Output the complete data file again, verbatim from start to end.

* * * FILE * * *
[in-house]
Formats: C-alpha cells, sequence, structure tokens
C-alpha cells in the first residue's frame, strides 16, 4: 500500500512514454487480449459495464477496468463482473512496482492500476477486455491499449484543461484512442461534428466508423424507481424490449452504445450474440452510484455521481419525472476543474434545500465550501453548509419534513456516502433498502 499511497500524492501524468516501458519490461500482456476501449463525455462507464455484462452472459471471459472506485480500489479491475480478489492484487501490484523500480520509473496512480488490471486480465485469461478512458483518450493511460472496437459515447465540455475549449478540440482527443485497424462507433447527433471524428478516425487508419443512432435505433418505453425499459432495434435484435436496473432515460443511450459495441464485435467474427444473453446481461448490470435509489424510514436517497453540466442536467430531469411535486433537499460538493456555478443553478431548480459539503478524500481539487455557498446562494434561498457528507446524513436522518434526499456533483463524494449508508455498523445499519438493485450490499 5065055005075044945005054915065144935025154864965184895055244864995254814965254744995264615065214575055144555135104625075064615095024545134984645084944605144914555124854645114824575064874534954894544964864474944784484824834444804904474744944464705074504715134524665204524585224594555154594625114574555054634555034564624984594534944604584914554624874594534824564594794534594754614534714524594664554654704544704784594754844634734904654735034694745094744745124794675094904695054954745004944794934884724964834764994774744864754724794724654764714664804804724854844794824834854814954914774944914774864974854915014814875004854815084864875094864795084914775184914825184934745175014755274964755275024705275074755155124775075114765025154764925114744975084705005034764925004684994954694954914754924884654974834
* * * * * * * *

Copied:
[in-house]
Formats: C-alpha cells, sequence, structure tokens
C-alpha cells in the first residue's frame, strides 16, 4: 500500500512514454487480449459495464477496468463482473512496482492500476477486455491499449484543461484512442461534428466508423424507481424490449452504445450474440452510484455521481419525472476543474434545500465550501453548509419534513456516502433498502 499511497500524492501524468516501458519490461500482456476501449463525455462507464455484462452472459471471459472506485480500489479491475480478489492484487501490484523500480520509473496512480488490471486480465485469461478512458483518450493511460472496437459515447465540455475549449478540440482527443485497424462507433447527433471524428478516425487508419443512432435505433418505453425499459432495434435484435436496473432515460443511450459495441464485435467474427444473453446481461448490470435509489424510514436517497453540466442536467430531469411535486433537499460538493456555478443553478431548480459539503478524500481539487455557498446562494434561498457528507446524513436522518434526499456533483463524494449508508455498523445499519438493485450490499 5065055005075044945005054915065144935025154864965184895055244864995254814965254744995264615065214575055144555135104625075064615095024545134984645084944605144914555124854645114824575064874534954894544964864474944784484824834444804904474744944464705074504715134524665204524585224594555154594625114574555054634555034564624984594534944604584914554624874594534824564594794534594754614534714524594664554654704544704784594754844634734904654735034694745094744745124794675094904695054954745004944794934884724964834764994774744864754724794724654764714664804804724854844794824834854814954914774944914774864974854915014814875004854815084864875094864795084914775184914825184934745175014755274964755275024705275074755155124775075114765025154764925114744975084705005034764925004684994954694954914754924884654974834